Nibali unites Italy in Giro di Padania
Vincenzo Nibali and Andriy Grivko attack, Tour de France 2012, stage 11
Vincenzo Nibali is on his way to unite Italy today in Cuneo, one year after the Giro di Padania debuted in chaos.
"I haven't won since the Tirreno-Adriatico," Nibali told La Gazzetta dello Sport newspaper yesterday. "I was starting to forget the taste of victory."
Nibali, third in the Tour de France behind Bradley Wiggins, won the mountain stage to Prati di Tivo en route to the Tirreno overall. Yesterday, he won the mountain stage to Passo della Bocchetta to increase his overall Padania lead to 40 seconds.
The finish was just up the road from Genova, in Italy's north. Nibali was born on the other end, in Sicily. He moved to Tuscany when he was 16 years old to race and this winter, relocated to the north, just over the boarder in Lugano so that his girlfriend could continue her studies.
As Giuseppe Garibaldi united the country 150 years ago, Nibali united Italian tifosi in the last five years. They cheered in unison when he won the Vuelta a España, and placed third in the Giro d'Italia and in the Tour de France. They will do so again if he pulls off the Padania, which the Lega Nord created last year.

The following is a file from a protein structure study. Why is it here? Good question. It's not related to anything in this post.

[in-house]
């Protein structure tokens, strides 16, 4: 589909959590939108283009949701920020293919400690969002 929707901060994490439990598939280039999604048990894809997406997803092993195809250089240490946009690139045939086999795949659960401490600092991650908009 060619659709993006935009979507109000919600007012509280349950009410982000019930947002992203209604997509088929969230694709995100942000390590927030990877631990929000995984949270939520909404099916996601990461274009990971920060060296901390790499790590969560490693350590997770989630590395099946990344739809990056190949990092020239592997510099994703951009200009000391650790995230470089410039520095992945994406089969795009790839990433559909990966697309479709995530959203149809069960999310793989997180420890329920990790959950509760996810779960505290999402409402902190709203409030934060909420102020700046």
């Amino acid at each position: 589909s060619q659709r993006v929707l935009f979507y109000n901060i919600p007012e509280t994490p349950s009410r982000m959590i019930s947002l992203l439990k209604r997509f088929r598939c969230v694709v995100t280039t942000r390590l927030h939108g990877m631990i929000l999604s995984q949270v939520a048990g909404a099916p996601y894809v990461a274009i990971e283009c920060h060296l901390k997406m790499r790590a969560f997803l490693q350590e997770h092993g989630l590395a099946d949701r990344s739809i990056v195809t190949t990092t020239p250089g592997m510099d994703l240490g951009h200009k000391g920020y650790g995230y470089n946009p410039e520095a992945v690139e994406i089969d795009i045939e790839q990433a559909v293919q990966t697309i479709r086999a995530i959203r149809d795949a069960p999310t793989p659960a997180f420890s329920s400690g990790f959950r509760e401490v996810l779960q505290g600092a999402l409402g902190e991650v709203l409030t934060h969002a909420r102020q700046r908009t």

The right-wing, political group (the 'Northern League' in English) created the stage race and named it after the Po Valley. Padania is the name of valley that stretches from the Alps near Turin to the sea near Venice. Since the 1990s, the Lega Nord used it as the name of its proposed state, covering Italy's northern regions that are mostly above Tuscany.
The Lega Nord plays off the tension of economic crisis while it pushes for a northern state without the poorer, southern regions. Some consider it a racist group give its views on southerners and foreigners.
Its flags often wave throughout the north. As with the Basque and Flemish flags, they colour many races - take a look at the finish line photos from the Tour of Lombardy. Last year, the organiser adopted the league's green colour to use for its leader's jersey, which Ivan Basso (Liquigas-Cannondale) won.
It became too much. Protesters blocked several stages and threatened the riders. Head of the Association of Professional Cyclists (CPA), Gianni Bugno called it a "terrible mix of sports and politics" and was unable to see how the race could continue.
Common sense has won over. The race still only covers the northern regions, is still called Il Padania, but this year is run by Monviso Venezia, a club and race organiser. Monviso Venezia replaced the he green jersey with a blue one, which Nibali is ready to win today. The only connection remains through Michelino Davico, who, in addition to being the race director, is the Lega Nord under-secretary.
Nibali wants to win in another blue jersey. He is using the Giro di Padania as preparation to lead team Italy, in the maglia azzurra, at the World Championships.